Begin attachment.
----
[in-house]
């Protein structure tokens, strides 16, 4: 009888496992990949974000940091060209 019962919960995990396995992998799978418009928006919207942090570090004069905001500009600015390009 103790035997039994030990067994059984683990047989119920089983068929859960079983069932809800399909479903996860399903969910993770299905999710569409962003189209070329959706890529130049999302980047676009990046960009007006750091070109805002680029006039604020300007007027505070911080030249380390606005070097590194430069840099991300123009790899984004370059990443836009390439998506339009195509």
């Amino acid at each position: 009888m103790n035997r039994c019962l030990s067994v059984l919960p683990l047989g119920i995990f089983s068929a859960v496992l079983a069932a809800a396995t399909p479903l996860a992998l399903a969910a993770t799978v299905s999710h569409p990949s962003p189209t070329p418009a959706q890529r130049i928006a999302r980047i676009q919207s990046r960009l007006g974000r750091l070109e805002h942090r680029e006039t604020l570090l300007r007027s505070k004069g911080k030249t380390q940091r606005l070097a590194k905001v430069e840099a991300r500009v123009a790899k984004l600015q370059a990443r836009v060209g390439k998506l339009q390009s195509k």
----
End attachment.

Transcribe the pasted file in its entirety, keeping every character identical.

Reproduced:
[in-house]
């Protein structure tokens, strides 16, 4: 009888496992990949974000940091060209 019962919960995990396995992998799978418009928006919207942090570090004069905001500009600015390009 103790035997039994030990067994059984683990047989119920089983068929859960079983069932809800399909479903996860399903969910993770299905999710569409962003189209070329959706890529130049999302980047676009990046960009007006750091070109805002680029006039604020300007007027505070911080030249380390606005070097590194430069840099991300123009790899984004370059990443836009390439998506339009195509």
């Amino acid at each position: 009888m103790n035997r039994c019962l030990s067994v059984l919960p683990l047989g119920i995990f089983s068929a859960v496992l079983a069932a809800a396995t399909p479903l996860a992998l399903a969910a993770t799978v299905s999710h569409p990949s962003p189209t070329p418009a959706q890529r130049i928006a999302r980047i676009q919207s990046r960009l007006g974000r750091l070109e805002h942090r680029e006039t604020l570090l300007r007027s505070k004069g911080k030249t380390q940091r606005l070097a590194k905001v430069e840099a991300r500009v123009a790899k984004l600015q370059a990443r836009v060209g390439k998506l339009q390009s195509k």